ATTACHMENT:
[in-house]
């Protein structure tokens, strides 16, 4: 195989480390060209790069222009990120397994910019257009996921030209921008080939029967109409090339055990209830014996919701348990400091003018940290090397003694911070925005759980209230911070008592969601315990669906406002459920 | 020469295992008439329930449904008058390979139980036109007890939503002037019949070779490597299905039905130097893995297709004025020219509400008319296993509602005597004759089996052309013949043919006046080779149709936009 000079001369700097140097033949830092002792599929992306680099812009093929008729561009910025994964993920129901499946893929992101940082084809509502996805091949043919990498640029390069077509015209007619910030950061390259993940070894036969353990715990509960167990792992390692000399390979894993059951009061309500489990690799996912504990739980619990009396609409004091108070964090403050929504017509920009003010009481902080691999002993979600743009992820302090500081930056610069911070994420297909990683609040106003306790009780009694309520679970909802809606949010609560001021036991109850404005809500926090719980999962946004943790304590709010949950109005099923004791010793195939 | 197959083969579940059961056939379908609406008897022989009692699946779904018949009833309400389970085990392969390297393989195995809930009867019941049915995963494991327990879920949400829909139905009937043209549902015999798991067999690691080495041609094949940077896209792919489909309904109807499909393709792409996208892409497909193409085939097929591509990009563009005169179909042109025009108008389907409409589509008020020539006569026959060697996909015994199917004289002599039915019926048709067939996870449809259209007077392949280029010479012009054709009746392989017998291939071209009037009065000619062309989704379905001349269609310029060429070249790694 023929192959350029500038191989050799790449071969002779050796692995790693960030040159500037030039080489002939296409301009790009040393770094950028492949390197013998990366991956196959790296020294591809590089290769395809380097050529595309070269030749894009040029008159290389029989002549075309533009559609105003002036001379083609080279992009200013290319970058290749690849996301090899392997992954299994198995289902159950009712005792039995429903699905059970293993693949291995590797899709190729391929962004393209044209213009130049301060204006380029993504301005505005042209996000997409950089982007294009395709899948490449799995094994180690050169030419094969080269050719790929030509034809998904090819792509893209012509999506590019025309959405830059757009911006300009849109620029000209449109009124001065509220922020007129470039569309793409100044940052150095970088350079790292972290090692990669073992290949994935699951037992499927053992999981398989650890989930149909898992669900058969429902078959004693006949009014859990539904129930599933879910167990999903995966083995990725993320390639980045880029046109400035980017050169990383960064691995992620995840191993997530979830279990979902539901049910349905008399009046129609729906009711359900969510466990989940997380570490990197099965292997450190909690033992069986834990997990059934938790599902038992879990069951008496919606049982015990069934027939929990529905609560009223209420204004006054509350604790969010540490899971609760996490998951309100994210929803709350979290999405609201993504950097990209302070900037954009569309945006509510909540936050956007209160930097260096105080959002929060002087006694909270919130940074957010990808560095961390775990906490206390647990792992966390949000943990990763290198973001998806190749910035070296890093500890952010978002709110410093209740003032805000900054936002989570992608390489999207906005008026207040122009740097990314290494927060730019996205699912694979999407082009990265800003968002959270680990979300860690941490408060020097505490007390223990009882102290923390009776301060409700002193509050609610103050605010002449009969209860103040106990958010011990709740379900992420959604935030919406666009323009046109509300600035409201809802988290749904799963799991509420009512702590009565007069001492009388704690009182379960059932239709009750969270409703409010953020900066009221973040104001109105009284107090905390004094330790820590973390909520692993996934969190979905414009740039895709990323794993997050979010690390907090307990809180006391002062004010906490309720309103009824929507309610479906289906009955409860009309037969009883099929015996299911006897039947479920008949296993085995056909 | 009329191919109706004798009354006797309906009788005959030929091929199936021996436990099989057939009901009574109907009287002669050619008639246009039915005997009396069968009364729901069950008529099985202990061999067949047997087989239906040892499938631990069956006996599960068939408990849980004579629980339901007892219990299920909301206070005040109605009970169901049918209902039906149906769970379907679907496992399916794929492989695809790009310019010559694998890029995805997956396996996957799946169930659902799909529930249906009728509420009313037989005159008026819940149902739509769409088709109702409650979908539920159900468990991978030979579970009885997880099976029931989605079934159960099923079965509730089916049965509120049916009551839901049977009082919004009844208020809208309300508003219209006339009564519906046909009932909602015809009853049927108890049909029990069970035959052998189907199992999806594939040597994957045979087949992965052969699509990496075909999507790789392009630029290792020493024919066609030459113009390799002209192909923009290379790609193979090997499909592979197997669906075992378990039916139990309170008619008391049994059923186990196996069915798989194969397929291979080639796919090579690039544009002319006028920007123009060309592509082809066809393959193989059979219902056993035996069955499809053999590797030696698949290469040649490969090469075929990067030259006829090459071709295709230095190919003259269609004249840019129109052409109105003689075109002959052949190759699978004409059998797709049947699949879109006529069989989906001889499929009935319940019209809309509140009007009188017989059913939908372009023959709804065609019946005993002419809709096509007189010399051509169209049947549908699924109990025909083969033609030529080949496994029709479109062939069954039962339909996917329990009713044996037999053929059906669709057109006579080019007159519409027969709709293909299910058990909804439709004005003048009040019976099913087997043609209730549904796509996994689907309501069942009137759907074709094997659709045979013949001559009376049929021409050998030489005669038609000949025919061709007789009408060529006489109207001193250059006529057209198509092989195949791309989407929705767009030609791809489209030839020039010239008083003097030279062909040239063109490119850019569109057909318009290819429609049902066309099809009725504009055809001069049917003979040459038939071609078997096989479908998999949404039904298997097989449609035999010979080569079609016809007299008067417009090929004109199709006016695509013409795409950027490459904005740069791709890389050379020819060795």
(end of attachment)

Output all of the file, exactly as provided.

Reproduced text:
[in-house]
């Protein structure tokens, strides 16, 4: 195989480390060209790069222009990120397994910019257009996921030209921008080939029967109409090339055990209830014996919701348990400091003018940290090397003694911070925005759980209230911070008592969601315990669906406002459920 | 020469295992008439329930449904008058390979139980036109007890939503002037019949070779490597299905039905130097893995297709004025020219509400008319296993509602005597004759089996052309013949043919006046080779149709936009 000079001369700097140097033949830092002792599929992306680099812009093929008729561009910025994964993920129901499946893929992101940082084809509502996805091949043919990498640029390069077509015209007619910030950061390259993940070894036969353990715990509960167990792992390692000399390979894993059951009061309500489990690799996912504990739980619990009396609409004091108070964090403050929504017509920009003010009481902080691999002993979600743009992820302090500081930056610069911070994420297909990683609040106003306790009780009694309520679970909802809606949010609560001021036991109850404005809500926090719980999962946004943790304590709010949950109005099923004791010793195939 | 197959083969579940059961056939379908609406008897022989009692699946779904018949009833309400389970085990392969390297393989195995809930009867019941049915995963494991327990879920949400829909139905009937043209549902015999798991067999690691080495041609094949940077896209792919489909309904109807499909393709792409996208892409497909193409085939097929591509990009563009005169179909042109025009108008389907409409589509008020020539006569026959060697996909015994199917004289002599039915019926048709067939996870449809259209007077392949280029010479012009054709009746392989017998291939071209009037009065000619062309989704379905001349269609310029060429070249790694 023929192959350029500038191989050799790449071969002779050796692995790693960030040159500037030039080489002939296409301009790009040393770094950028492949390197013998990366991956196959790296020294591809590089290769395809380097050529595309070269030749894009040029008159290389029989002549075309533009559609105003002036001379083609080279992009200013290319970058290749690849996301090899392997992954299994198995289902159950009712005792039995429903699905059970293993693949291995590797899709190729391929962004393209044209213009130049301060204006380029993504301005505005042209996000997409950089982007294009395709899948490449799995094994180690050169030419094969080269050719790929030509034809998904090819792509893209012509999506590019025309959405830059757009911006300009849109620029000209449109009124001065509220922020007129470039569309793409100044940052150095970088350079790292972290090692990669073992290949994935699951037992499927053992999981398989650890989930149909898992669900058969429902078959004693006949009014859990539904129930599933879910167990999903995966083995990725993320390639980045880029046109400035980017050169990383960064691995992620995840191993997530979830279990979902539901049910349905008399009046129609729906009711359900969510466990989940997380570490990197099965292997450190909690033992069986834990997990059934938790599902038992879990069951008496919606049982015990069934027939929990529905609560009223209420204004006054509350604790969010540490899971609760996490998951309100994210929803709350979290999405609201993504950097990209302070900037954009569309945006509510909540936050956007209160930097260096105080959002929060002087006694909270919130940074957010990808560095961390775990906490206390647990792992966390949000943990990763290198973001998806190749910035070296890093500890952010978002709110410093209740003032805000900054936002989570992608390489999207906005008026207040122009740097990314290494927060730019996205699912694979999407082009990265800003968002959270680990979300860690941490408060020097505490007390223990009882102290923390009776301060409700002193509050609610103050605010002449009969209860103040106990958010011990709740379900992420959604935030919406666009323009046109509300600035409201809802988290749904799963799991509420009512702590009565007069001492009388704690009182379960059932239709009750969270409703409010953020900066009221973040104001109105009284107090905390004094330790820590973390909520692993996934969190979905414009740039895709990323794993997050979010690390907090307990809180006391002062004010906490309720309103009824929507309610479906289906009955409860009309037969009883099929015996299911006897039947479920008949296993085995056909 | 009329191919109706004798009354006797309906009788005959030929091929199936021996436990099989057939009901009574109907009287002669050619008639246009039915005997009396069968009364729901069950008529099985202990061999067949047997087989239906040892499938631990069956006996599960068939408990849980004579629980339901007892219990299920909301206070005040109605009970169901049918209902039906149906769970379907679907496992399916794929492989695809790009310019010559694998890029995805997956396996996957799946169930659902799909529930249906009728509420009313037989005159008026819940149902739509769409088709109702409650979908539920159900468990991978030979579970009885997880099976029931989605079934159960099923079965509730089916049965509120049916009551839901049977009082919004009844208020809208309300508003219209006339009564519906046909009932909602015809009853049927108890049909029990069970035959052998189907199992999806594939040597994957045979087949992965052969699509990496075909999507790789392009630029290792020493024919066609030459113009390799002209192909923009290379790609193979090997499909592979197997669906075992378990039916139990309170008619008391049994059923186990196996069915798989194969397929291979080639796919090579690039544009002319006028920007123009060309592509082809066809393959193989059979219902056993035996069955499809053999590797030696698949290469040649490969090469075929990067030259006829090459071709295709230095190919003259269609004249840019129109052409109105003689075109002959052949190759699978004409059998797709049947699949879109006529069989989906001889499929009935319940019209809309509140009007009188017989059913939908372009023959709804065609019946005993002419809709096509007189010399051509169209049947549908699924109990025909083969033609030529080949496994029709479109062939069954039962339909996917329990009713044996037999053929059906669709057109006579080019007159519409027969709709293909299910058990909804439709004005003048009040019976099913087997043609209730549904796509996994689907309501069942009137759907074709094997659709045979013949001559009376049929021409050998030489005669038609000949025919061709007789009408060529006489109207001193250059006529057209198509092989195949791309989407929705767009030609791809489209030839020039010239008083003097030279062909040239063109490119850019569109057909318009290819429609049902066309099809009725504009055809001069049917003979040459038939071609078997096989479908998999949404039904298997097989449609035999010979080569079609016809007299008067417009090929004109199709006016695509013409795409950027490459904005740069791709890389050379020819060795």